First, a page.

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Sadistic Intent - Resurrection
Review: This album begins with a simplistic intro using an engaging slow beat with gradual additions the hazy horizon of fast-strummed guitar chords in a style not dissimilar to black metal, with twisting rhythm melodies played as single-strum notes in a quick unfolding and deconstruction. As cheesy as this sounds this ambient intro brings the listener to the demented onramp to a speed thrill with a deceptively flat feedback squeal.
From an older style of death metal comes this modification to the basics of the genre, a band that uses the powerful speed-strumming techniques of modern death and black metal bands but organizes its songs like an oldstyle metal band such as Black Sabbath, with varied and alternating tempos and different sizes of riffs to calibrate song structure to a different unit of syncopated rhythm. The bands closest to this style would be Unleashed, or later Slayer, with a hint of Pestilence or early Morbid Angel. Tempo variations build a new sense of power into this music which is not entirely tonally unaware, choosing to utilize sometimes unpredictable notes in variations of phrase closure.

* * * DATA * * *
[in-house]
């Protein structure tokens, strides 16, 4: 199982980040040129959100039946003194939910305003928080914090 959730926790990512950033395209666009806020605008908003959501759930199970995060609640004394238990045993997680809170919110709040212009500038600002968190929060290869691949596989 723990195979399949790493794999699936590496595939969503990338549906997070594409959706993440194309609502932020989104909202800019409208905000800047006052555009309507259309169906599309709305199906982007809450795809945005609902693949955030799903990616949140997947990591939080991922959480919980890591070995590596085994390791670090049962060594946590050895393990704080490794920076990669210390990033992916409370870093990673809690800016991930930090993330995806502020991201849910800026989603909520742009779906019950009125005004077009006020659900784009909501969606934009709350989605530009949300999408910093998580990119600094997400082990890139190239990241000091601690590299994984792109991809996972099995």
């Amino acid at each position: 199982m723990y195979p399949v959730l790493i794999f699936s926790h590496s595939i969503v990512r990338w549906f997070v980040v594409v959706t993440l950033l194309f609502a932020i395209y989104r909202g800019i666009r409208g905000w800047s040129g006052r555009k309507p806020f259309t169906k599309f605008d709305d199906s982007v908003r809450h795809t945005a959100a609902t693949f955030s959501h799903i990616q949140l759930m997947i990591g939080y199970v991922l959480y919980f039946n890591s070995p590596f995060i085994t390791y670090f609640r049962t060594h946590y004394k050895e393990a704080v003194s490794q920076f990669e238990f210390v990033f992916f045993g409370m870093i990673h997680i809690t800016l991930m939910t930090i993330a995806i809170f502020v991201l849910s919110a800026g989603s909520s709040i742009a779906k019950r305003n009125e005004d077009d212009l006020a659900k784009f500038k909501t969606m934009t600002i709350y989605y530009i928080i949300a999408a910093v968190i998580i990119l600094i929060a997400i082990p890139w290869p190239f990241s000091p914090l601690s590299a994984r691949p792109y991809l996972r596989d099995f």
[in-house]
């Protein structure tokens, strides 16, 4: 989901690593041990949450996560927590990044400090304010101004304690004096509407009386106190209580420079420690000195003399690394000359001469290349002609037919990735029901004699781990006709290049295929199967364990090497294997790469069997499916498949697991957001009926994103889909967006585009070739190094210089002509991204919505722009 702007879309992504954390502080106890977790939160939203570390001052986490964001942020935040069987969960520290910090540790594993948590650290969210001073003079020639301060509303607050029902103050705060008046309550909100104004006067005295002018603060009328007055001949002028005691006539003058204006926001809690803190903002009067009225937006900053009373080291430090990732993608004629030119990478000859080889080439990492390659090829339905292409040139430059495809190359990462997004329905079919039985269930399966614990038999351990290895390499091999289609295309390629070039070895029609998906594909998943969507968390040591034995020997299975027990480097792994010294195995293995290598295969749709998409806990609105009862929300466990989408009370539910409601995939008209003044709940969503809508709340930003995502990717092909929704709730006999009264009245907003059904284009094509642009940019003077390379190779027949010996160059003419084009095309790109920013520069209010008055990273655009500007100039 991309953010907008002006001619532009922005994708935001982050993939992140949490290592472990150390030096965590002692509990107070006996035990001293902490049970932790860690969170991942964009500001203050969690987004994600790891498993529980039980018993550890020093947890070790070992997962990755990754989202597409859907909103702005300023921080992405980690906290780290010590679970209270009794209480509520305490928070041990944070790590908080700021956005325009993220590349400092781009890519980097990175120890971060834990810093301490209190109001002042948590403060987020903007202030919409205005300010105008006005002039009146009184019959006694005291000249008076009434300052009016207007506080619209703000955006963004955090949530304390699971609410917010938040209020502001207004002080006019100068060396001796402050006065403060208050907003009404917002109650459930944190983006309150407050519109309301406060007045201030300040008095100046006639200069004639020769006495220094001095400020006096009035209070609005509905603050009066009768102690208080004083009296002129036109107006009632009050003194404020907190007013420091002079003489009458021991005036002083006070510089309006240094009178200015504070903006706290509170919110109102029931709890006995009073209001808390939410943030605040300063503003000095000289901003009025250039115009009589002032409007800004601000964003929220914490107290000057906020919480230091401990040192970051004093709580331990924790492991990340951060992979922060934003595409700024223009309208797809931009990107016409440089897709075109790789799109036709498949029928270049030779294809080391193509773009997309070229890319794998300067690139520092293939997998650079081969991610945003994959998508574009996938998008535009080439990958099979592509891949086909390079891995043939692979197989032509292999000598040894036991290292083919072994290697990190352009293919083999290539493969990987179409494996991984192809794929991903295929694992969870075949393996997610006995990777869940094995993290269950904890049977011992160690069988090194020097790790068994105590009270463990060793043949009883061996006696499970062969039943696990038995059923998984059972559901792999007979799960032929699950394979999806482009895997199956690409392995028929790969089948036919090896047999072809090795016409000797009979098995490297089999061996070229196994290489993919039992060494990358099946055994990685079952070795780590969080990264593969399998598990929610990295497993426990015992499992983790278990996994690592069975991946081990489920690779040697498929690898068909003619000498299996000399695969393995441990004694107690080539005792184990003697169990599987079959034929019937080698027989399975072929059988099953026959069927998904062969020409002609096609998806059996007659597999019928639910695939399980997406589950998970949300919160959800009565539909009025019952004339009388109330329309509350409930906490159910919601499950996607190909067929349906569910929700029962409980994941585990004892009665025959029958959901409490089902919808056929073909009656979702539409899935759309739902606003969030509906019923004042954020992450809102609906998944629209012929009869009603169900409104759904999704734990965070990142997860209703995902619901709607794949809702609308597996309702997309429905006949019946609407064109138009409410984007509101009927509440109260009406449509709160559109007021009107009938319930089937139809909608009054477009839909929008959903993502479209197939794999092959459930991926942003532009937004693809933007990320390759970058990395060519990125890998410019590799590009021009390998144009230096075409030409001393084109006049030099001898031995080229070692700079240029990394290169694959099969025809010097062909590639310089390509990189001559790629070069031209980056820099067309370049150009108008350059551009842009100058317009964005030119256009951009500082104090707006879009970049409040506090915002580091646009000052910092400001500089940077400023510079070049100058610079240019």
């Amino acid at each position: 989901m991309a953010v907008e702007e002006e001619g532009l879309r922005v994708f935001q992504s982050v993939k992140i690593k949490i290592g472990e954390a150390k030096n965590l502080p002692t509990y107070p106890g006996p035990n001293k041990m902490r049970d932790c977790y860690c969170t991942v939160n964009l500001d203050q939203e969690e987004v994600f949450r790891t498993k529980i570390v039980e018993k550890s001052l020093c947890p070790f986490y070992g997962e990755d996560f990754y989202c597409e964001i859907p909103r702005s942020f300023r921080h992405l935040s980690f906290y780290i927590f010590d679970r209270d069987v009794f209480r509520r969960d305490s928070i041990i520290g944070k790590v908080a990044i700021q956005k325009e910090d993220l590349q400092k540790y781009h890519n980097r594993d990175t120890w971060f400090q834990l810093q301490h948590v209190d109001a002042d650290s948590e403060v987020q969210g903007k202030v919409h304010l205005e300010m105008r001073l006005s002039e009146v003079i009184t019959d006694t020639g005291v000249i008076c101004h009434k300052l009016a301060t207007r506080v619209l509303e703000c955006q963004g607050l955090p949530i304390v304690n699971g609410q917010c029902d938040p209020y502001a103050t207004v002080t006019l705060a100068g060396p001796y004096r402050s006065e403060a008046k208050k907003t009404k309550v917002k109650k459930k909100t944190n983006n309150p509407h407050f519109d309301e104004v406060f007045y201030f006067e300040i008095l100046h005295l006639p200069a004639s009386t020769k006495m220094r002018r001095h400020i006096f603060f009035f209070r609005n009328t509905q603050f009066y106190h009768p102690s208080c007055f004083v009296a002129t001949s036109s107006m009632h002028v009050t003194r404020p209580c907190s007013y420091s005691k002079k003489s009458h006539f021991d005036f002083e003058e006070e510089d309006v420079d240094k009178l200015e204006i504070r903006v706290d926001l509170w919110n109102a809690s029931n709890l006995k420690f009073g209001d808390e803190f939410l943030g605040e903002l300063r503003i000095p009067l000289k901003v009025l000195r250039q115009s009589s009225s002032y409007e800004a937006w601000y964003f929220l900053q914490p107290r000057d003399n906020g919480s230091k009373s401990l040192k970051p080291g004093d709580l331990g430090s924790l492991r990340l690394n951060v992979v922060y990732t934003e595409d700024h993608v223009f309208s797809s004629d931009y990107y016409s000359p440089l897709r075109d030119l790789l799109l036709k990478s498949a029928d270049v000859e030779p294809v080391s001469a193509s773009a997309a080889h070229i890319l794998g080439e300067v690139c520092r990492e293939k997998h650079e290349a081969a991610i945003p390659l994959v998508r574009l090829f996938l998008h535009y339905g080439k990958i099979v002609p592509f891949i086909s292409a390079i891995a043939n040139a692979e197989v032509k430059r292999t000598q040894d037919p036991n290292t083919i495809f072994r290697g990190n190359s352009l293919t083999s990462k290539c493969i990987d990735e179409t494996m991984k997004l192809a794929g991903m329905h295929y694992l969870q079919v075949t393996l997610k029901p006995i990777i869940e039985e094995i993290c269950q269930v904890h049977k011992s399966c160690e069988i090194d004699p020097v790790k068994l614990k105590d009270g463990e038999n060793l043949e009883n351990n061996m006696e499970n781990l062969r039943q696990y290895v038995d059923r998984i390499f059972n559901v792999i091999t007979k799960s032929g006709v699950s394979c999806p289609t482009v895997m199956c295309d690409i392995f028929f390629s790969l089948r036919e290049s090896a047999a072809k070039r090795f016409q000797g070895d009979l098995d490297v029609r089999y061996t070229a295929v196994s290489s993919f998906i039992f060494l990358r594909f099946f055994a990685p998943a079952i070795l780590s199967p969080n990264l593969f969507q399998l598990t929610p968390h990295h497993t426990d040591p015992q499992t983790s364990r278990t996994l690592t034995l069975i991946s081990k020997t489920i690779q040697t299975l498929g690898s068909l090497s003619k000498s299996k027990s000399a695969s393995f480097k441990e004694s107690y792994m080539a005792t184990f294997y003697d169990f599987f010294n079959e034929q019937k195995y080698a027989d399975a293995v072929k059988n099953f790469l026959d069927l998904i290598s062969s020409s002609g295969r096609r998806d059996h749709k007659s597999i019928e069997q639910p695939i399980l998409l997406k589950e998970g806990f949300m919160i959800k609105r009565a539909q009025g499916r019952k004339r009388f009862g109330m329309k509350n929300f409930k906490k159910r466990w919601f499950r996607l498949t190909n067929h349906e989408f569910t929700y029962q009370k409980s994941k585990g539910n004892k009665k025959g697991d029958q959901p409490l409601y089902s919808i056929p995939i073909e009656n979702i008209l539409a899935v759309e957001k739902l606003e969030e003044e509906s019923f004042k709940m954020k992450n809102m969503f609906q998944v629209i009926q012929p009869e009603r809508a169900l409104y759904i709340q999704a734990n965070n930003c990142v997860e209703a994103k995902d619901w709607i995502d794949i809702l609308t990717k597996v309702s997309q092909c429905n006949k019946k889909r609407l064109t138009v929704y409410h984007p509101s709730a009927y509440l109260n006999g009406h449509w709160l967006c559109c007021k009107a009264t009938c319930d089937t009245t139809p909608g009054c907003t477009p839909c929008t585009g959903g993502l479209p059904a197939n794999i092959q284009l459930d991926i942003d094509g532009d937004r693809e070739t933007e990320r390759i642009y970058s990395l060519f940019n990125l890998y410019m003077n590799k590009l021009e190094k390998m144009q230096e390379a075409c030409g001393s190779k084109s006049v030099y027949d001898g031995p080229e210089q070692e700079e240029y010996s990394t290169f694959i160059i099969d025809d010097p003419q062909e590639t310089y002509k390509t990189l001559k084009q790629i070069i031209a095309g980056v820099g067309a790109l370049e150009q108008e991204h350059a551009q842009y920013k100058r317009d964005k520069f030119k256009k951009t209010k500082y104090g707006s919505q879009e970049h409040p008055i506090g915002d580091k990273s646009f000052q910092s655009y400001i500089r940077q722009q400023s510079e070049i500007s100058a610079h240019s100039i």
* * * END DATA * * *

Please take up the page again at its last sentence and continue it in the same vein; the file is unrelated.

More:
Vocals are harsh and flattened into a brutal muffled protest riot voice and all instruments are played competently if not securely within an awareness of the complex rhythmic field of this music. Vocals enunciate quiet chants and build parasitic and violent counterrhythms to the flow of the song, intensifying the experience with timbre and percussion. Although none of the elements are very complex, lead guitars manage impressive variation on the sparse but extended solos in otherwise unrelenting tunes; the atmosphere is controlled to be either brutally aggressive or brutally withdrawn and nihilistic.
Like many of its counterparts from this country Sadistic Intent has a distinctively open American sound although clearly possessing influences from European and Canadian metal. Songs are complex enough to include many riffs and permutations, but most impressive is the layering of elements this band uses to build rhythmic tension. Epic breaks and segments of songs are accomplished with much of the same pacing and melodic sense that Slayer utilized on their great opus HELL AWAITS. Its basic conception, fast-strummed old school death metal, may have passed on but this still sounds fresh in 1996 and shows the potential of this band to create an underground classic of unparalleled intensity.